There were few responsibilities on the family dairy farm that I dreaded. I was able to find joy in most of my assigned tasks. However, there was a short list of duties that I groaned about when told to complete.
Frequently, I was instructed to wash the exterior of the pipelines and the milk house. As a kid, the last thing I wanted to do was scrub high places with water streaming down my arms when I would rather be working with the animals.
At that age, I failed to comprehend and acknowledge the pride dairy farmers take in producing nature’s purist product. The tradition of storing and transporting milk through the most sanitary system has evolved since its early foundation.
According to the United States Department of Agriculture (USDA) exhibit “The American dairy industry,” the foundation of clean, quality milk began in the late 1800s. Similar to today, farmers recognized the consumer’s voice and the impact it has on the dairy industry.
In the meantime, there was a switch from when every household owned one or a few cows to provide meat and milk for the family to a layout like we have now. Cattle became more exclusive toward either milk or meat purposes, and people moved to a lifestyle where they could rely on their food coming from the store as opposed to their backyard.
To maintain a pure product without the contamination of air, dust, and hair, the Mehring milk machine quickly emerged in 1896. Operated by peddling with their feet, the farmer was able to milk 20 cows per hour, a record speed in those times. The National Museum of American History Behring Center states that the unique use of hose allowed for a more sanitary process.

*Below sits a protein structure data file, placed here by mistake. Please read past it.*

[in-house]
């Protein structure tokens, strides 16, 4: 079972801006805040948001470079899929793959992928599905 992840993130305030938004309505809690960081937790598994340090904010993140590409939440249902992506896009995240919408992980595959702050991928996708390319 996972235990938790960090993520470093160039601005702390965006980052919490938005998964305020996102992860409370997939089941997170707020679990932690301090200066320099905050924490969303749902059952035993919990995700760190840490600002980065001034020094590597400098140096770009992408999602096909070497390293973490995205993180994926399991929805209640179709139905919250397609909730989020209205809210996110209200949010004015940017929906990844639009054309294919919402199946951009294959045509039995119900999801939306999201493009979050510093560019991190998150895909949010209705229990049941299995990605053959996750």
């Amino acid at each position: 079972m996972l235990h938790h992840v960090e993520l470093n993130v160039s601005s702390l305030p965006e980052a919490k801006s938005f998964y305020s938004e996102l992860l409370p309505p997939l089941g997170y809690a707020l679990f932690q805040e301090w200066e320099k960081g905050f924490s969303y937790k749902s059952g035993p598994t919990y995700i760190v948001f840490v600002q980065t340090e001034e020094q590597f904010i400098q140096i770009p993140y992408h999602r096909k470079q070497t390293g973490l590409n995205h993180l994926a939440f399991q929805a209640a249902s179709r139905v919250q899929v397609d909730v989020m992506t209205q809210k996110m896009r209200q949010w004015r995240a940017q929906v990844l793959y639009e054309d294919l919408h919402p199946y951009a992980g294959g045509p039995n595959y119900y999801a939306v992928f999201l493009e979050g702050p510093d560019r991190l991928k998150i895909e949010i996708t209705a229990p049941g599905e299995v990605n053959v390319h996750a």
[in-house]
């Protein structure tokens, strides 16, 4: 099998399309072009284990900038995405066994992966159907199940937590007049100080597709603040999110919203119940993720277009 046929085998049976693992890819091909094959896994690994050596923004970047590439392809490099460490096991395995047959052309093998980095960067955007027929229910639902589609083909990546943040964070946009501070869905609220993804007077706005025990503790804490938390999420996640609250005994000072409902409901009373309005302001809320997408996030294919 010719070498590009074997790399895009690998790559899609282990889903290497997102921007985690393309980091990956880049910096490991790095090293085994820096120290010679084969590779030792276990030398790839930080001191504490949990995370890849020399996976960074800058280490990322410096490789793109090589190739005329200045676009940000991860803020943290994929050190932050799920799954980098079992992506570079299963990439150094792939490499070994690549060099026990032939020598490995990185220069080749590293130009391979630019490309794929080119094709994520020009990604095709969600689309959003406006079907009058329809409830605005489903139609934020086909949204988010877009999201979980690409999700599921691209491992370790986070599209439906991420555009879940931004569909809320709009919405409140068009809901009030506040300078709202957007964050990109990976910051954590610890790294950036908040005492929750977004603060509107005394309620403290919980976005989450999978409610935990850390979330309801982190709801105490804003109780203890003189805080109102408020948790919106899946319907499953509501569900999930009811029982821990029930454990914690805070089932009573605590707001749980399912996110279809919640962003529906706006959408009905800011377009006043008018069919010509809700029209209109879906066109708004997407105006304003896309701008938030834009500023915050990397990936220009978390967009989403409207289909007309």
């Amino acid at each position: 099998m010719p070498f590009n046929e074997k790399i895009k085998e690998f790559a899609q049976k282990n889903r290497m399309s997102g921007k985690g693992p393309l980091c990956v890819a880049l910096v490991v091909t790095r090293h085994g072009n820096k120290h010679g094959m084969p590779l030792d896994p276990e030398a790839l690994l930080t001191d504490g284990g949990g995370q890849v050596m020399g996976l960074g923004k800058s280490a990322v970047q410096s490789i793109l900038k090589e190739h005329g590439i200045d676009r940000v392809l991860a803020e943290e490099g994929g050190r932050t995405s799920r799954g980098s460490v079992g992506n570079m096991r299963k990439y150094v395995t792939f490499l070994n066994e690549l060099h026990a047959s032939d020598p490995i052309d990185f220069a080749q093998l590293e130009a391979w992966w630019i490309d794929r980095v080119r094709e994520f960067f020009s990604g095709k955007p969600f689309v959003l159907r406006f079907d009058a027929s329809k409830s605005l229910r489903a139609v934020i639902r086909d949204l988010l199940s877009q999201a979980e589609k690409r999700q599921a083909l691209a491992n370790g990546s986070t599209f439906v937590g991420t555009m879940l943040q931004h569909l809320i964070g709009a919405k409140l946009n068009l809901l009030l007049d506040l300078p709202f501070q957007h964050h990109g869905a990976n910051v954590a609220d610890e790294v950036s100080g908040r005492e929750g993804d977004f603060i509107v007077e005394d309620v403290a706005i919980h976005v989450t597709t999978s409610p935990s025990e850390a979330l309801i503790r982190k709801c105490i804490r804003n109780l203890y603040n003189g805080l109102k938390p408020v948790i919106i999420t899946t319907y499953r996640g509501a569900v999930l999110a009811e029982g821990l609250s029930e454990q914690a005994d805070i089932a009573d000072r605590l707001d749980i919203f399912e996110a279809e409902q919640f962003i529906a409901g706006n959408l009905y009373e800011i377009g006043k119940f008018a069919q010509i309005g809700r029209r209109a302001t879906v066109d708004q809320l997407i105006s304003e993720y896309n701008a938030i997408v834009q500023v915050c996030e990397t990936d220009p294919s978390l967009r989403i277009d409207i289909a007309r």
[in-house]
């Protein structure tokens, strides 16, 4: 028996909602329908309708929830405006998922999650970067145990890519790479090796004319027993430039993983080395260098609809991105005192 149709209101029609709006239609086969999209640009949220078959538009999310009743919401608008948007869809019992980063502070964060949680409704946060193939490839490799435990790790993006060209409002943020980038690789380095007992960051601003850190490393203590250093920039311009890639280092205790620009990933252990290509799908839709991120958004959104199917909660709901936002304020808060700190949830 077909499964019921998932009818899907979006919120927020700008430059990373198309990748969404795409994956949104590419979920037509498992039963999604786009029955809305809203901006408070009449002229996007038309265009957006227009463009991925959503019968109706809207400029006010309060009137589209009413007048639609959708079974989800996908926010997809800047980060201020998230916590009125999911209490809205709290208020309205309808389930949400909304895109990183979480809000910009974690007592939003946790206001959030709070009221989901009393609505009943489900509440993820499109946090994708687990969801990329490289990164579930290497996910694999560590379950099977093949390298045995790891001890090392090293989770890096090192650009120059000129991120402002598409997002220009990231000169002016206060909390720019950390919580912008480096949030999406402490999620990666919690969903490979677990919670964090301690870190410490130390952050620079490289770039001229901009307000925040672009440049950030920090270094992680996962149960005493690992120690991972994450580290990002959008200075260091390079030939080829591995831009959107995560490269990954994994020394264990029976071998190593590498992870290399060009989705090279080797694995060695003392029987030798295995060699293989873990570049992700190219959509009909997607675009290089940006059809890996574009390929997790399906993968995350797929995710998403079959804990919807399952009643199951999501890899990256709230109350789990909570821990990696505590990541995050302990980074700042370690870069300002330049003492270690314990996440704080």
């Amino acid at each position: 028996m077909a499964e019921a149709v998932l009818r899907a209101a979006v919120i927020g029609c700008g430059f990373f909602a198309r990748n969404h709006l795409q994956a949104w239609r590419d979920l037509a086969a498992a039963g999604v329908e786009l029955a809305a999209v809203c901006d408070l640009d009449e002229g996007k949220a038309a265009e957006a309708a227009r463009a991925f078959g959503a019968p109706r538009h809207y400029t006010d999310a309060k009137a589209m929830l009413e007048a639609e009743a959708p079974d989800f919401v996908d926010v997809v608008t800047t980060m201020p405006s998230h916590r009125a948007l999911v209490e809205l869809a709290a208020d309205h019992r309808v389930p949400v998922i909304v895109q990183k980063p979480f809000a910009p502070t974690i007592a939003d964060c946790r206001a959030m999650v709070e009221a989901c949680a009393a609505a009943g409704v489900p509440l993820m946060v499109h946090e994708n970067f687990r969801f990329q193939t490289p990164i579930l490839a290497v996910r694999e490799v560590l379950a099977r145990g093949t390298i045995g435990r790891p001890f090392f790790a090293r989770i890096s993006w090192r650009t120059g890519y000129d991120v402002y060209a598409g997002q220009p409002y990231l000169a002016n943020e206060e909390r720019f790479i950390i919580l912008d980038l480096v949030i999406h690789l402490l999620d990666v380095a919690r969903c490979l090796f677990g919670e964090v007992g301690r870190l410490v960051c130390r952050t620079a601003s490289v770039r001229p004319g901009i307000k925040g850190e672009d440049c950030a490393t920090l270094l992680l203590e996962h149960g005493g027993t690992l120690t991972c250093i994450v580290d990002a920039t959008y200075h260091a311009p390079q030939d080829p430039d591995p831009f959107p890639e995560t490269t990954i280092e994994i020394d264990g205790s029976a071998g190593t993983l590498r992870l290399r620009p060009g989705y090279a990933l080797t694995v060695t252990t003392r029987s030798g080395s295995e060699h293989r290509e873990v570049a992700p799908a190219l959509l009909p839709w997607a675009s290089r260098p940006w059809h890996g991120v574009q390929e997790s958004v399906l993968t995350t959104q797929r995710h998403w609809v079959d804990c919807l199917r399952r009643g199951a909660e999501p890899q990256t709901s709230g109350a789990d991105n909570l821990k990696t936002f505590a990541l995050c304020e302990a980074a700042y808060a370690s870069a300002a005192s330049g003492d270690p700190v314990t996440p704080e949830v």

Within the same era, pasteurization became an emerging tool to ensure purity. Although it cannot be considered 100% effective, pasteurization is a critical safety net to reduce the likelihood of bacteria that can be found even on the cleanest of farms.
In 1895, the USDA established the dairy division to set a standard for milk production quality. With the passing of the Meat Inspection Act of 1890, USDA inspectors could enter facilities and score their findings. The scorecard included categories such as milk handling, employee cleanliness, herd health, and milking system sanitation.
While we are no longer in awe at the Mehring milking machine for its innovation and speed, the idea of sanitary practices lives on. Guaranteeing a safe product for our consumers builds a foundation of trust in dairy farm practices. Although it did not seem like it in the moment, washing pipelines is just one way to uphold the tradition of providing a pure product.